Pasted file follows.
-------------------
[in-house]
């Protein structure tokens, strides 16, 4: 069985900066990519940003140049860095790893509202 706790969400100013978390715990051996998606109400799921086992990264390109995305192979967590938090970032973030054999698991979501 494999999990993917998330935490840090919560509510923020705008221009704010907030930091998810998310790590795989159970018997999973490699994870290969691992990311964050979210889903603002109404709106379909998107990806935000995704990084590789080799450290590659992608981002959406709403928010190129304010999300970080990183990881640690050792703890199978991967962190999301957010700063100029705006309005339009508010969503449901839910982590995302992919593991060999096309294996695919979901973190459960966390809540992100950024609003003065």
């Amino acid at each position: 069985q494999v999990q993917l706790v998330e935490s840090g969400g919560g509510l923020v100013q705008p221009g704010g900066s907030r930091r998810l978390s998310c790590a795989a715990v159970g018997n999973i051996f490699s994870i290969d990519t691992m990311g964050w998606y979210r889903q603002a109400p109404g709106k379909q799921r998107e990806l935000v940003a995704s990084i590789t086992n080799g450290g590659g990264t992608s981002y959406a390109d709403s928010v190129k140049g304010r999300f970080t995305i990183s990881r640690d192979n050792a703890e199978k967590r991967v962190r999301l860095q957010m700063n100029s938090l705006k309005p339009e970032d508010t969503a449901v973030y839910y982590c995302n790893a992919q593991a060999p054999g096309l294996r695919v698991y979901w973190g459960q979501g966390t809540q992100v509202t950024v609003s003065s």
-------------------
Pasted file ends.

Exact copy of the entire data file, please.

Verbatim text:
[in-house]
């Protein structure tokens, strides 16, 4: 069985900066990519940003140049860095790893509202 706790969400100013978390715990051996998606109400799921086992990264390109995305192979967590938090970032973030054999698991979501 494999999990993917998330935490840090919560509510923020705008221009704010907030930091998810998310790590795989159970018997999973490699994870290969691992990311964050979210889903603002109404709106379909998107990806935000995704990084590789080799450290590659992608981002959406709403928010190129304010999300970080990183990881640690050792703890199978991967962190999301957010700063100029705006309005339009508010969503449901839910982590995302992919593991060999096309294996695919979901973190459960966390809540992100950024609003003065």
């Amino acid at each position: 069985q494999v999990q993917l706790v998330e935490s840090g969400g919560g509510l923020v100013q705008p221009g704010g900066s907030r930091r998810l978390s998310c790590a795989a715990v159970g018997n999973i051996f490699s994870i290969d990519t691992m990311g964050w998606y979210r889903q603002a109400p109404g709106k379909q799921r998107e990806l935000v940003a995704s990084i590789t086992n080799g450290g590659g990264t992608s981002y959406a390109d709403s928010v190129k140049g304010r999300f970080t995305i990183s990881r640690d192979n050792a703890e199978k967590r991967v962190r999301l860095q957010m700063n100029s938090l705006k309005p339009e970032d508010t969503a449901v973030y839910y982590c995302n790893a992919q593991a060999p054999g096309l294996r695919v698991y979901w973190g459960q979501g966390t809540q992100v509202t950024v609003s003065s």